One actual example about this, I guess you came across in QM, where you did rotations and stuff... Are the generators L and $\sigma$ the same in normal QM? they both generate rotations, but they do that on different spaces.
However with lorentz transformation the coordinates also change, and that's why you are bringing them back to your initial x in the argument, in all cases.

I don't understand your rest questions. In 35.10 -35.13 however Schred is giving those expressions...

Last edited: Sep 11, 2014
12. Sep 11, 2014

### ChrisVer

ah I didnt read the last question...
However it doesn't make sense the way you wrote it... [35.20-21] are the ones you are asking about...
Well, try to follow the summation rule for the spinor indices....undotted go like this \ and dotted go like that /.

One fast way is then to see that (leaving out factors):
$S_L = \sigma^{\mu \nu} = (\sigma^{\mu} \bar{\sigma}^{\nu} - \sigma^{\nu} \bar{\sigma}^{\mu})$
because the Lorentz transformation for the left handed spinors is like that:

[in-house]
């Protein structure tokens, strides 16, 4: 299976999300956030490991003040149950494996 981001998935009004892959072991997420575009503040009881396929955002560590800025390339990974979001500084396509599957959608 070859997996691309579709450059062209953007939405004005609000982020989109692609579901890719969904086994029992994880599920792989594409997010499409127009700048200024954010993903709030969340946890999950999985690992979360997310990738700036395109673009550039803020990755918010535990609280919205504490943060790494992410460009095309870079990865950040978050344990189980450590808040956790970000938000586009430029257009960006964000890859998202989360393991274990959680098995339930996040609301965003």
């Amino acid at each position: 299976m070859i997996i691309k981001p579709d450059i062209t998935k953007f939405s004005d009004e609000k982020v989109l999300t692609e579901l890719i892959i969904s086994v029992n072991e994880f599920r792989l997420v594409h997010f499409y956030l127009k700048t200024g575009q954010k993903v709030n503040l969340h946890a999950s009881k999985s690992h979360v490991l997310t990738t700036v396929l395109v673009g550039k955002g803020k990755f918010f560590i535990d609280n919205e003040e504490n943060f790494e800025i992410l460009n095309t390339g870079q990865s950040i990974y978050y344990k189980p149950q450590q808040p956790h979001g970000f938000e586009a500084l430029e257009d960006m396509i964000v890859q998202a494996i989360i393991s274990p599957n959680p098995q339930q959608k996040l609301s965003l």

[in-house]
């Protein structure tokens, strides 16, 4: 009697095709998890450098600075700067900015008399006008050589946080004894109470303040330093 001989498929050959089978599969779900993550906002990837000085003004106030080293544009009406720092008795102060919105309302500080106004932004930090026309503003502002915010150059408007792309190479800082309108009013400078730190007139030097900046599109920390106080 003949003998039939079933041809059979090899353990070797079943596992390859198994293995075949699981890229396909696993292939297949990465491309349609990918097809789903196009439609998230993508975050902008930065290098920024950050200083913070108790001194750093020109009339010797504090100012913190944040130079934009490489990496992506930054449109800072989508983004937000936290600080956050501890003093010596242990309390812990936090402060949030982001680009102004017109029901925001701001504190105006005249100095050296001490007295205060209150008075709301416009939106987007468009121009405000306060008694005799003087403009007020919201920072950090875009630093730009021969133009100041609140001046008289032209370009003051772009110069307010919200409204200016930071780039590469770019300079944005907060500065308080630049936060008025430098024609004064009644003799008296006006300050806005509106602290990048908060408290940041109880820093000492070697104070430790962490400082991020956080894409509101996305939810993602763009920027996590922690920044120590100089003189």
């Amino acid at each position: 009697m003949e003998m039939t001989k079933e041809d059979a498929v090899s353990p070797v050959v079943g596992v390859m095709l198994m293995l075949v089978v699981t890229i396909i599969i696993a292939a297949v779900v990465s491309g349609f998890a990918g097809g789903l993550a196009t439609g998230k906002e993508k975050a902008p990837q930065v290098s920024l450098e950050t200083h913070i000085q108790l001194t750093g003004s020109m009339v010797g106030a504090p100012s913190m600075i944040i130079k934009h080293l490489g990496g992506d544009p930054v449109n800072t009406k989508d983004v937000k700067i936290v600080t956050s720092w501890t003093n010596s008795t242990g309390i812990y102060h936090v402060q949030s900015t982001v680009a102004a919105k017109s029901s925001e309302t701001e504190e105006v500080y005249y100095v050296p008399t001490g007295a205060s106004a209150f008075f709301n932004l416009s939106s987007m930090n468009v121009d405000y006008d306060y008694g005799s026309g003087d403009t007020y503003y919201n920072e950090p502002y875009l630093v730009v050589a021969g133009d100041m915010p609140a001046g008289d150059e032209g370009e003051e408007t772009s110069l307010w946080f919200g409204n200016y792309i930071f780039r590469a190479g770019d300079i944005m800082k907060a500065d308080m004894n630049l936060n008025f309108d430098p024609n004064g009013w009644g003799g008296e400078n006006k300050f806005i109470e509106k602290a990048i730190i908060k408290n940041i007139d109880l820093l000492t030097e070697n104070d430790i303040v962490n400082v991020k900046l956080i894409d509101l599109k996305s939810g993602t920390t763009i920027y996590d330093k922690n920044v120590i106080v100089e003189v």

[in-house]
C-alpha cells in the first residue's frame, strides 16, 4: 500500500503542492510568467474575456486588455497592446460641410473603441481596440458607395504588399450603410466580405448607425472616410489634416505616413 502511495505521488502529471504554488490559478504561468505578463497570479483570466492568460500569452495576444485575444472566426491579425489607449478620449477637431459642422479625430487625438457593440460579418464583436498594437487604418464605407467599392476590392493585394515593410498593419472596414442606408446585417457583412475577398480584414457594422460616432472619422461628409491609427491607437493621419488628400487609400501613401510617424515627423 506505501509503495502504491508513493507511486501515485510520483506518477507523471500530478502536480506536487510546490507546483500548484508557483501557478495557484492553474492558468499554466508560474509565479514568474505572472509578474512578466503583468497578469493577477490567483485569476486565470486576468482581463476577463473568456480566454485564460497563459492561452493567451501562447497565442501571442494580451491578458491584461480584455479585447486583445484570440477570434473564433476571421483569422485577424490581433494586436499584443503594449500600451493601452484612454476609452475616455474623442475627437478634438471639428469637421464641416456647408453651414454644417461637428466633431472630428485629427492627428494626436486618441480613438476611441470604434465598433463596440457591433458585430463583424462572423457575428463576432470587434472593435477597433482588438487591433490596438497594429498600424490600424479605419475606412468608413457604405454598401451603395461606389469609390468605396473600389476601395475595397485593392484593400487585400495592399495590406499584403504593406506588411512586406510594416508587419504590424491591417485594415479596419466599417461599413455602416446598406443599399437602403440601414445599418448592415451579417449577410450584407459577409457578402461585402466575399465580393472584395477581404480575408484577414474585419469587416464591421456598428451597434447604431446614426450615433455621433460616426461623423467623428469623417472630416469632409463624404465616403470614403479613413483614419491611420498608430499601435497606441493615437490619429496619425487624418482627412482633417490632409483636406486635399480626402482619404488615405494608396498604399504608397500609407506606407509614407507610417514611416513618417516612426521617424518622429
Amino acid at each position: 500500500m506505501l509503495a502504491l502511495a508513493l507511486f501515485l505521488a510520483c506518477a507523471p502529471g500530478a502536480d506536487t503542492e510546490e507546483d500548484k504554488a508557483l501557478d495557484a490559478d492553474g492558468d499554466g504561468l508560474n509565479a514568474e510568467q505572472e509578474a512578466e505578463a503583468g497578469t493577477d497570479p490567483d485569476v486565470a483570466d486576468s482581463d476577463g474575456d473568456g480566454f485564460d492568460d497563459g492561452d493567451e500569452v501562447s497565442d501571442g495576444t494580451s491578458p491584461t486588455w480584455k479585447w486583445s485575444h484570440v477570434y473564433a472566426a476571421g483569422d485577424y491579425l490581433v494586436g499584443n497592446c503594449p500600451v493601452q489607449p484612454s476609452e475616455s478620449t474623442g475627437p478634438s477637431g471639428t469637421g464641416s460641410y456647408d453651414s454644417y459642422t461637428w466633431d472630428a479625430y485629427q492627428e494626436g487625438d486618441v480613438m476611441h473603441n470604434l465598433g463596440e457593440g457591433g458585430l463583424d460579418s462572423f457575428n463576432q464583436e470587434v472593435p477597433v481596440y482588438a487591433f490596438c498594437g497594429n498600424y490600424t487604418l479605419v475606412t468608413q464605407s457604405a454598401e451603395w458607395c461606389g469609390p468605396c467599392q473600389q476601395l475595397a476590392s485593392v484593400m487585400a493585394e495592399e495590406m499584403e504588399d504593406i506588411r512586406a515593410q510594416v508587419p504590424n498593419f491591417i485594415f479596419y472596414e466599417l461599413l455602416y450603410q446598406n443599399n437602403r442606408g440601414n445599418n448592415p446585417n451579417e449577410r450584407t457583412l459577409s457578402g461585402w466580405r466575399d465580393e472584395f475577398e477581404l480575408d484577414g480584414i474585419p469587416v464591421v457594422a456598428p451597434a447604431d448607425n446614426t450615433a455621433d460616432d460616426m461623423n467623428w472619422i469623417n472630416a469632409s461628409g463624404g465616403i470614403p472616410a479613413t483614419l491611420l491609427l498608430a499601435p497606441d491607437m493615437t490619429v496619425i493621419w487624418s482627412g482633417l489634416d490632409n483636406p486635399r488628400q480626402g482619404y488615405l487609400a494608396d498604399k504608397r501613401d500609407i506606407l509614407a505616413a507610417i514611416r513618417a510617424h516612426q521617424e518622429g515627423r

$D_L = e^{-\frac{i}{2} \omega_{\mu \nu} \sigma^{\mu \nu}}$ with the $sigma^{\mu \nu}$ difined as the one I gave you... D_L corresponds to the matrix M I wrote above, which is a 2x2 complex matrix, element of SL(2,C) which is the universal covering of SO(3,1).
Now following exactly the rule of summations you have:
$S_L = (\sigma^{\mu} \bar{\sigma}^{\nu} - \sigma^{\nu} \bar{\sigma}^{\mu})= (\sigma^{\mu}_{a \dot{b}} \bar{\sigma}^{\nu~~ \dot {b} c} - \sigma^{\nu}_{a \dot{b}} \bar{\sigma}^{\mu~~\dot{b} c})= (\sigma^{\mu \nu})_{a}^{~~c}$
In order to see the positions of the $\sigma^{\mu}$ and $\bar{\sigma}^{\mu}$ spinor indices, you can apply some transformation on left and right spinors...combining the result you will see that they are of the form:
$\sigma^{\mu}_{x \dot{x}}$ and $\bar{\sigma}^{\mu~~\dot{x}x}$
otherwise the indices won't be contracted well...

In general in order to do it like Schrednicki does, you have to do what is happening... he multiplies with the "spinor-space" metric epsilon... so what he is doing is raising an index of S_L and S_R...

13. Sep 11, 2014

### ChrisVer

In post #11, I gave a wrong reference to posts of some other thread... Now it's corrected [2 became 20]- I hadn't checked I was sent in the 2nd page.

14. Sep 11, 2014